Space law is going to be one of the most interesting aspects of the future of space exploration. It’s really the next frontier. Concepts which were purely theoretical are becoming more and more concrete, and lawyers will finally be the heroes we always knew they could be.

If you’ve always wanted to be an astronaut, but your parents have always wanted you to be a lawyer, now’s your chance to do both. An astronaut space lawyer. I’m just saying, it’s an option.

How Private Space Companies Make Money Exploring The Final Frontier

TORONTO, CANADA – There’s a big difference in thinking between governments and the private companies that participate in space. While entities such as NASA can work on understanding basic human health or exploring the universe for the sake of a greater understanding, companies have a limitation: they need to eventually make a profit.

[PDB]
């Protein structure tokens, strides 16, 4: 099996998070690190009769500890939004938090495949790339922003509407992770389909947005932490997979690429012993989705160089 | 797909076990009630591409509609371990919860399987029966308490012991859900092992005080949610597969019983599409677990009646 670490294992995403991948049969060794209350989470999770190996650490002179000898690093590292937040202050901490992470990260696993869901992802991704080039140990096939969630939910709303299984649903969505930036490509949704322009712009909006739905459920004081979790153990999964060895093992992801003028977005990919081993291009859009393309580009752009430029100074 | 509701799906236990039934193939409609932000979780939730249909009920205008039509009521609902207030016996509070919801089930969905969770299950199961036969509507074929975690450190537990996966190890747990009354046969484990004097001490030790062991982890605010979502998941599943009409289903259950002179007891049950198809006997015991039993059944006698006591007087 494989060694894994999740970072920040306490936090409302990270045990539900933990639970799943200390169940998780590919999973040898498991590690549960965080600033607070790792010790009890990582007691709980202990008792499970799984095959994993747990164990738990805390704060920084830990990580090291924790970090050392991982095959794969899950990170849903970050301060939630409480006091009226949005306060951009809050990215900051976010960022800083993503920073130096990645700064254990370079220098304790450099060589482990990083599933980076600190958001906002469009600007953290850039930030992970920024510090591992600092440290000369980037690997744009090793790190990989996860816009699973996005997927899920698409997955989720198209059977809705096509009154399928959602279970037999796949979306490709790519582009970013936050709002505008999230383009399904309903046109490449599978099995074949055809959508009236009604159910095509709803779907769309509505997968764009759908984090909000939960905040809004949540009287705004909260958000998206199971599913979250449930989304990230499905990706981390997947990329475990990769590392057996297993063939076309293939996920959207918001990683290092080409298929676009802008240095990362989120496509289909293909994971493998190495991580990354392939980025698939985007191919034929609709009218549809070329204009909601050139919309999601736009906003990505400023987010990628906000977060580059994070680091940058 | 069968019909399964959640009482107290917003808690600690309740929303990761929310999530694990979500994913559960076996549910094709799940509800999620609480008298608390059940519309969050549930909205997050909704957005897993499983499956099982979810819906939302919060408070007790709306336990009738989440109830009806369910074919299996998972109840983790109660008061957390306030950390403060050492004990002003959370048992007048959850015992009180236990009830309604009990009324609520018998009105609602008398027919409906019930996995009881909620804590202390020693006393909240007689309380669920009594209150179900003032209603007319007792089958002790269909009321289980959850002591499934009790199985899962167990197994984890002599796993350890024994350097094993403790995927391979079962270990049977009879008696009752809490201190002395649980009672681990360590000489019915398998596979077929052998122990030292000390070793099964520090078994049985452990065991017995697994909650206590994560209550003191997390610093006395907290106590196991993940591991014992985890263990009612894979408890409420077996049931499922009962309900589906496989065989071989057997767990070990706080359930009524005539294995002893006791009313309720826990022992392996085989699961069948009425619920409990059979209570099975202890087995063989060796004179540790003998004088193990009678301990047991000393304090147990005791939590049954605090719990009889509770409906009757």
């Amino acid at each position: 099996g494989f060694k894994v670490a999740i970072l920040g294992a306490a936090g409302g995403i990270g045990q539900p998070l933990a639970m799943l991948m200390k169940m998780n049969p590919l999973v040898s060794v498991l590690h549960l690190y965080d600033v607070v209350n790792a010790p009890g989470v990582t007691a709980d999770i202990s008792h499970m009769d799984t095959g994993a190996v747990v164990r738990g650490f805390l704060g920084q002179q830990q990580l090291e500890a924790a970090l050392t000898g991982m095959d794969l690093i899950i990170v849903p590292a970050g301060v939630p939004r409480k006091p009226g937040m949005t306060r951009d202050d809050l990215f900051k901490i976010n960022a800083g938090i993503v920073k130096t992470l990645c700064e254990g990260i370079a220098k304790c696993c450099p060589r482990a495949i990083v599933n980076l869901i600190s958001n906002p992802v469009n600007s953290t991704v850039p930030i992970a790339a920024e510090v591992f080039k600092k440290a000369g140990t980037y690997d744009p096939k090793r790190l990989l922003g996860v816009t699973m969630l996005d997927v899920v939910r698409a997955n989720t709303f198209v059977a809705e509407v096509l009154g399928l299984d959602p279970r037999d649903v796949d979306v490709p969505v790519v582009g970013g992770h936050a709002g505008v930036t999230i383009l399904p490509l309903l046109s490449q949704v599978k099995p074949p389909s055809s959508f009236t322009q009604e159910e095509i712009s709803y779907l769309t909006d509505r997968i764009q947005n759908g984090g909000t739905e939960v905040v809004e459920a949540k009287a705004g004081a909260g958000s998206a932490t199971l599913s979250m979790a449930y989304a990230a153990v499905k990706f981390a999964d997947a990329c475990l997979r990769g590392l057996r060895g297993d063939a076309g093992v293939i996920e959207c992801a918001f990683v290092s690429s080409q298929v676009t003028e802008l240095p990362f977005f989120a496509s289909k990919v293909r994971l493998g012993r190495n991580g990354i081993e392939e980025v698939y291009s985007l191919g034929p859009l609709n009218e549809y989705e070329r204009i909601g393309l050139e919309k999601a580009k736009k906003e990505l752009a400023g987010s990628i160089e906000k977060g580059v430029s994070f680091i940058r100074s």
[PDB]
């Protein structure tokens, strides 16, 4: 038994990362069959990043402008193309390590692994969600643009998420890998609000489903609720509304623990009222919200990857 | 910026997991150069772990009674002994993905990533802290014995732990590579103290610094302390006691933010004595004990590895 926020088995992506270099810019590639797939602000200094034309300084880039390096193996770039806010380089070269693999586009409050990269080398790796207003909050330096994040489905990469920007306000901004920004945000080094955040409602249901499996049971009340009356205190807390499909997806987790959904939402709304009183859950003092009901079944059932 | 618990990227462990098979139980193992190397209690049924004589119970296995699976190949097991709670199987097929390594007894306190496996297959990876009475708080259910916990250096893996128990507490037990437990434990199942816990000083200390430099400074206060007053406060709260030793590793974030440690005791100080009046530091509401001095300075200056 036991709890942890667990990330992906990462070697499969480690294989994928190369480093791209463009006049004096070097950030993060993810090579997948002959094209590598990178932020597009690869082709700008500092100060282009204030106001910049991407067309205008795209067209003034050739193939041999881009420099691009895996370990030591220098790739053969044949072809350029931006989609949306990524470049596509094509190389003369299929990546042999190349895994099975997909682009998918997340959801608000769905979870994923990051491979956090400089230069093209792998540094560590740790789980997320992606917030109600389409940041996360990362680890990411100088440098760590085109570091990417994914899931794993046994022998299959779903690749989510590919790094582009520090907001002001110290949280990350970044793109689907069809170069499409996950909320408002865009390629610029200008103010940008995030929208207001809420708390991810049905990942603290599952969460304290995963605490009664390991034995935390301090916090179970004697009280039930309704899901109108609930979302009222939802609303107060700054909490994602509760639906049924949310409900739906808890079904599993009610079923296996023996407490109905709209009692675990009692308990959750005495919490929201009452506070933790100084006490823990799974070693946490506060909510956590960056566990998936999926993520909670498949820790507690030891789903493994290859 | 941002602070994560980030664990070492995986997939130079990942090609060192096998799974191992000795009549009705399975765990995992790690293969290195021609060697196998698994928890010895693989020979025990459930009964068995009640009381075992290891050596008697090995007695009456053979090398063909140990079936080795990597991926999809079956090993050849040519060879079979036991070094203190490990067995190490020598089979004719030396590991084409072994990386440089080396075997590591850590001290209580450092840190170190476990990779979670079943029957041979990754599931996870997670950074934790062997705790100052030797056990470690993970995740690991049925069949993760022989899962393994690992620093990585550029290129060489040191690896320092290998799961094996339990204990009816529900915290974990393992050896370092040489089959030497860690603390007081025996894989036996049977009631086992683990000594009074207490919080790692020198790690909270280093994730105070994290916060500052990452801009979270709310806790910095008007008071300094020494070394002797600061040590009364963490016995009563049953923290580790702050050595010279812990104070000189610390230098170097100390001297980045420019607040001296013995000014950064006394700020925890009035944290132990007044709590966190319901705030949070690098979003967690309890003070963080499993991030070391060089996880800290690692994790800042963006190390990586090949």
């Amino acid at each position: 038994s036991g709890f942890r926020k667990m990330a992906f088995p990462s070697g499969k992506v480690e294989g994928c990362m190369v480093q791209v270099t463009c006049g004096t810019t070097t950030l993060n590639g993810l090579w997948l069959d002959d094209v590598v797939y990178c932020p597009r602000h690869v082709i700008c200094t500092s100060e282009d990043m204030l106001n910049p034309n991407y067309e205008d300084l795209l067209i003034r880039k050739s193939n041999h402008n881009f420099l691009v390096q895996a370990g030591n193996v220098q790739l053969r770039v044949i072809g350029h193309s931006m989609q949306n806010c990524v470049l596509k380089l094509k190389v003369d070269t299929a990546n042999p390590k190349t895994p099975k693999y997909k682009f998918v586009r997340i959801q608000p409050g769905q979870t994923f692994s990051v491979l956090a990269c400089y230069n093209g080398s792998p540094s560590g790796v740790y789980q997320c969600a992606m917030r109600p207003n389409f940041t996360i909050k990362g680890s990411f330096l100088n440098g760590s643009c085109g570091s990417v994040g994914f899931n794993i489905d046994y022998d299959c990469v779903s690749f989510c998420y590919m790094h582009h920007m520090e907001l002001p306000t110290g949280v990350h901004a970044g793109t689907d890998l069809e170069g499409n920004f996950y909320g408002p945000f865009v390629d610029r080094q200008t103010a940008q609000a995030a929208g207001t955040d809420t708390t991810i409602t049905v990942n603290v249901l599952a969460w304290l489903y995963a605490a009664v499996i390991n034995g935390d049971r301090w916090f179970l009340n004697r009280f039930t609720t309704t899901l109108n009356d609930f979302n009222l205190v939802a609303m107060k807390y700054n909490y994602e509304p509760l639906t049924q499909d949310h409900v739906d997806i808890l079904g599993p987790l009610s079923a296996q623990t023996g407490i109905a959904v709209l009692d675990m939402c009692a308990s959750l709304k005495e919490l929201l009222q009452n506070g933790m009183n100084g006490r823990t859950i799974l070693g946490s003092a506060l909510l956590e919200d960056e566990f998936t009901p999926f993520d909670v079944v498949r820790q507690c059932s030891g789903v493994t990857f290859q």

This was brought up in a human spaceflight discussion at the International Astronautical Congress today (Oct. 1), which included participants from agencies and companies alike. Below are some concepts for how private companies in the space world today are making their money.

“We have in space a movement towards more privatization … and also for more use of space activities in general and human space activity in the future by individual private persons,” said Johann Dietrich Worner, chairman of the executive board of DLR (Germany’s space agency), in the panel.